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If I cut the onions and vegetables in the morning, they dry up till evening. Is there a taste change when you eat cooked vegetables, which dried out over 8 hours (before cooking)?

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Since it sounded unlikely that you were dehydrating thevegetables (to my ears anyway), I edited to reflect drying out over the course of the day; feel free to hit roll-back if that is not what you were talking about. –  mfg May 18 '11 at 14:23

3 Answers 3

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I don't think the water change will be very significant. If you were to lay them out flat so the surfaces dried a bit, they might sear and brown more easily (because that effect depends on moisture reduction in the first millimeter or so of the vegetable so that it can go above 212 F). The other thing that can be a factor is that once a vegetable is cut, some enzymes are released from the cells that can cause changes. Whether that effect will make any substantial difference depends a lot on which vegetables you are talking about.

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Thanks, if I put those vegetables in water will that help? Or water is not helpful for some certain type of veggies? –  TheIndependentAquarius Jun 20 '11 at 3:09
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Some vegetables do quite well stored in water after cutting. It reduces oxidation and drying out, but it can also cause flavor and vitamins to leach out, so it is a bit of a mixed bag. –  Michael at Herbivoracious Jun 21 '11 at 17:53
    
I'll use that water in cooking, so vitamins loss is not a problem. I want to try it with spanich. –  TheIndependentAquarius Jun 22 '11 at 3:44

8 hours in still air is probably not going to be enough to thoroughly dry your vegetables. If you live in a very dry climate and the veggies were sitting uncovered in front of a fan the entire time then you might have actually dried them.

So your title is asking a different question than your description.

Description: If you live in a very humid climate then you might be more concerned about spoiling than drying. They may have become a little limp so it makes a difference how you plan to cook them. If the veggies are going to be diced and sauteed and used in something else then they will probably be fine. If they are going to be their own side- like steamed asparagus- then the texture may be decidedly un-fresh.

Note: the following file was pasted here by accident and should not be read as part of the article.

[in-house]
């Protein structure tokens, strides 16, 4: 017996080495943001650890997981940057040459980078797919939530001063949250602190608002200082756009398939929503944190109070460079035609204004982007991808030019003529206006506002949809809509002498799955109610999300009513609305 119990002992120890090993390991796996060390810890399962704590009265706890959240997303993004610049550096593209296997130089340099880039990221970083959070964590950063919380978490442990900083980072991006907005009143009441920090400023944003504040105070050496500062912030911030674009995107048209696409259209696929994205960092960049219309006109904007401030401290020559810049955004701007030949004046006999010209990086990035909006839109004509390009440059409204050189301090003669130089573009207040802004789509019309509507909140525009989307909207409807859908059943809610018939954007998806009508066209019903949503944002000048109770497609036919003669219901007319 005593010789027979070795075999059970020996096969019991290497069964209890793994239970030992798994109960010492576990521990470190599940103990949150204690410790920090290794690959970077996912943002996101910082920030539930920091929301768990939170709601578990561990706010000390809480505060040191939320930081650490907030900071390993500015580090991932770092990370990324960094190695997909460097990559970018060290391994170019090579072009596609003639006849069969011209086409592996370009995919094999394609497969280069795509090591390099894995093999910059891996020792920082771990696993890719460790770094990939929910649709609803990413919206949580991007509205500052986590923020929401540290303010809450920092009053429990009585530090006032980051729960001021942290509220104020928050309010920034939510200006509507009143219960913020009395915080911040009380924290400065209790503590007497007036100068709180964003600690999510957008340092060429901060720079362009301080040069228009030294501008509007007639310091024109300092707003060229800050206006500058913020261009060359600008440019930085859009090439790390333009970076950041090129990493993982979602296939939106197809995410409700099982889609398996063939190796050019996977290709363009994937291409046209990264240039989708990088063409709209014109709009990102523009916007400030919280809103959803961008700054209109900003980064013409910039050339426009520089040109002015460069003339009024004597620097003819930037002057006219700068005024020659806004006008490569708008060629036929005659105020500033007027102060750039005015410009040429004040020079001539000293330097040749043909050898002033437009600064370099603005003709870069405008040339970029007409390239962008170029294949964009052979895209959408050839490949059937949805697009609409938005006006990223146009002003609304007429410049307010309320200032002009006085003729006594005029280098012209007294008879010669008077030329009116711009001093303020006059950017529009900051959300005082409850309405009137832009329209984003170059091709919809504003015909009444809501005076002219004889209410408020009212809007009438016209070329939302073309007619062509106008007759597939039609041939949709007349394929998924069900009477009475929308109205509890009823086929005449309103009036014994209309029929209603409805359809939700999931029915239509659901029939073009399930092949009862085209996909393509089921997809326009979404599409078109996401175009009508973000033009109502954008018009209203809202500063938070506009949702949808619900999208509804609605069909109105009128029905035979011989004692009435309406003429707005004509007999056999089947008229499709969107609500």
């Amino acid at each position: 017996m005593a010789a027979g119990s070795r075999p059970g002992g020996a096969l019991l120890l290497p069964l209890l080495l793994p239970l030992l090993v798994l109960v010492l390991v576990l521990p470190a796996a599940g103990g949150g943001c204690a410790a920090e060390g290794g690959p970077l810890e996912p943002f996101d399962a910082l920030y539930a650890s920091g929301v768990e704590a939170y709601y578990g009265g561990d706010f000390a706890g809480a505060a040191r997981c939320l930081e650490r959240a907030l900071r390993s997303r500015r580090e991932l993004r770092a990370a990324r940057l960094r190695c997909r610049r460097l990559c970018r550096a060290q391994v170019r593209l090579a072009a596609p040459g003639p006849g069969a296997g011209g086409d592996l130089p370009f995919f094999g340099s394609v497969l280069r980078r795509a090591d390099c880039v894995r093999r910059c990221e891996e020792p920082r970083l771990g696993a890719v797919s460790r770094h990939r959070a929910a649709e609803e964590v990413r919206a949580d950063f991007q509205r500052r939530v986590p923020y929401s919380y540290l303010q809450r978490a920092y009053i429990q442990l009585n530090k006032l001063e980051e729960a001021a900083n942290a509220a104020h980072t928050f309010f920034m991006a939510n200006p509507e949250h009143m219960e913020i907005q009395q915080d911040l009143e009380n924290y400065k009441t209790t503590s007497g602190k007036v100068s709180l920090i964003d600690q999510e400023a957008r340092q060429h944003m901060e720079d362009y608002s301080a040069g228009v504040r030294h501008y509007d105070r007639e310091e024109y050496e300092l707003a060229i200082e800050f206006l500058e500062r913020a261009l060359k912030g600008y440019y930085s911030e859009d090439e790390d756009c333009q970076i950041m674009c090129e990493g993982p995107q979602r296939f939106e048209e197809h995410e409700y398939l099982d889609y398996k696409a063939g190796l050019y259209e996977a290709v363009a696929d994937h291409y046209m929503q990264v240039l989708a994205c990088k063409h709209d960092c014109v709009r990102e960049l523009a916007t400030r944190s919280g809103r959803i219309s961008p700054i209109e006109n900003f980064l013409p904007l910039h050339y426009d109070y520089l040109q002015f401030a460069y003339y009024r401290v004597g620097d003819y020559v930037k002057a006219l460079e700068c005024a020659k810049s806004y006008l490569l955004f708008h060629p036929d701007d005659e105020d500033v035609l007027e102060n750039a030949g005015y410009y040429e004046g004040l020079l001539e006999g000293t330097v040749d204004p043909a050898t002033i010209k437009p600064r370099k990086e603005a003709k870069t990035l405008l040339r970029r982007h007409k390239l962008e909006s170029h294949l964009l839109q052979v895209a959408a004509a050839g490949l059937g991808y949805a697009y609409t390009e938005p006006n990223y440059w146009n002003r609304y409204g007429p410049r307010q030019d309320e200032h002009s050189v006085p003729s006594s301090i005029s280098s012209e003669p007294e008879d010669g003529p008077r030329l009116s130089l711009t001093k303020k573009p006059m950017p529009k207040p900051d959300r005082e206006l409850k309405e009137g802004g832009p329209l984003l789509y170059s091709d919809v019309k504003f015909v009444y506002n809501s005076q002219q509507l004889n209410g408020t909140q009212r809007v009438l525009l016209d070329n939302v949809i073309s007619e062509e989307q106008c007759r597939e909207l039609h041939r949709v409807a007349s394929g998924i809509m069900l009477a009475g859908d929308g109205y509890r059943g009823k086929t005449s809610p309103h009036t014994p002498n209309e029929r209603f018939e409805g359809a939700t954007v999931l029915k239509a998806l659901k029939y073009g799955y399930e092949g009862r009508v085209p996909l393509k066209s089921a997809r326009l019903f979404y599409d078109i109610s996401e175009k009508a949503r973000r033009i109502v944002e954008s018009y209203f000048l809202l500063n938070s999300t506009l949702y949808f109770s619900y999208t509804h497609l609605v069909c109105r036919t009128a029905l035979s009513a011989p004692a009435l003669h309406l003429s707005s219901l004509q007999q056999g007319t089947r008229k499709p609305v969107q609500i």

Either way- the flavor will be normal or close to it.

Title: Actual dehydrated veggies are different altogether. They have had most of their water removed. This concentrates flavors and changes them. They are sweeter and more intense. Their texture is also firmer and ranges from crisp to rubbery to almost normal depending on how much they are rehydrated.

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Thanks for the info. –  TheIndependentAquarius Jun 20 '11 at 3:08

If you're eating them raw, or if they tend to oxidize (like avocado, for example) then yes, you may notice a difference.

Otherwise, you're just losing a bit of water. No big deal.

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Thanks, like potatoes get oxidized? –  TheIndependentAquarius Jun 20 '11 at 3:10
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@anisha: Yea, when they turn brown? If you were cutting up potatoes, I'd definitely tell you to put 'em in water. Avocado, I'd just tell you not to cut up (lemon juice works, but it changes the taste, obviously). Onions and peppers would be fine. –  Satanicpuppy Jun 20 '11 at 17:25
    
@I know about potatoes, but should I put the lady fingers too in the water for keeping them fresh? –  TheIndependentAquarius Jun 21 '11 at 1:02

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